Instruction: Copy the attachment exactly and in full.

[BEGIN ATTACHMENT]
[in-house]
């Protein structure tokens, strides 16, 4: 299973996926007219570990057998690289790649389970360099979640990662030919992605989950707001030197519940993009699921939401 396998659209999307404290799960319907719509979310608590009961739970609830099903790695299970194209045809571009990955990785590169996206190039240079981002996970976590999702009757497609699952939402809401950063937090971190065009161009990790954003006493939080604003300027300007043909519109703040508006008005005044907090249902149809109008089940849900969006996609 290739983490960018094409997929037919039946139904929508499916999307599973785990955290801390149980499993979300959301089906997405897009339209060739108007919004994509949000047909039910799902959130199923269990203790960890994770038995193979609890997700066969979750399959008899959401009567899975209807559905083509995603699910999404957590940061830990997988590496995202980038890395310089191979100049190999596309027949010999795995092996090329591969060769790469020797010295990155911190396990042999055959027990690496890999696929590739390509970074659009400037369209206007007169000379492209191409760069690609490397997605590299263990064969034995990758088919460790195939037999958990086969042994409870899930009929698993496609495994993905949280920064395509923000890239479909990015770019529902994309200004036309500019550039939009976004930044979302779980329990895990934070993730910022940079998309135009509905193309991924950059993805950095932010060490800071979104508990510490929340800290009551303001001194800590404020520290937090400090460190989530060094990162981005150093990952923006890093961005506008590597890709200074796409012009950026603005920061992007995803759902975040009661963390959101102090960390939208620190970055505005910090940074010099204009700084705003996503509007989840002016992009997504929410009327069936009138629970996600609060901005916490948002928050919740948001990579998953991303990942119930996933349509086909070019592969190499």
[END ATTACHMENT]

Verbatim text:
[in-house]
């Protein structure tokens, strides 16, 4: 299973996926007219570990057998690289790649389970360099979640990662030919992605989950707001030197519940993009699921939401 396998659209999307404290799960319907719509979310608590009961739970609830099903790695299970194209045809571009990955990785590169996206190039240079981002996970976590999702009757497609699952939402809401950063937090971190065009161009990790954003006493939080604003300027300007043909519109703040508006008005005044907090249902149809109008089940849900969006996609 290739983490960018094409997929037919039946139904929508499916999307599973785990955290801390149980499993979300959301089906997405897009339209060739108007919004994509949000047909039910799902959130199923269990203790960890994770038995193979609890997700066969979750399959008899959401009567899975209807559905083509995603699910999404957590940061830990997988590496995202980038890395310089191979100049190999596309027949010999795995092996090329591969060769790469020797010295990155911190396990042999055959027990690496890999696929590739390509970074659009400037369209206007007169000379492209191409760069690609490397997605590299263990064969034995990758088919460790195939037999958990086969042994409870899930009929698993496609495994993905949280920064395509923000890239479909990015770019529902994309200004036309500019550039939009976004930044979302779980329990895990934070993730910022940079998309135009509905193309991924950059993805950095932010060490800071979104508990510490929340800290009551303001001194800590404020520290937090400090460190989530060094990162981005150093990952923006890093961005506008590597890709200074796409012009950026603005920061992007995803759902975040009661963390959101102090960390939208620190970055505005910090940074010099204009700084705003996503509007989840002016992009997504929410009327069936009138629970996600609060901005916490948002928050919740948001990579998953991303990942119930996933349509086909070019592969190499």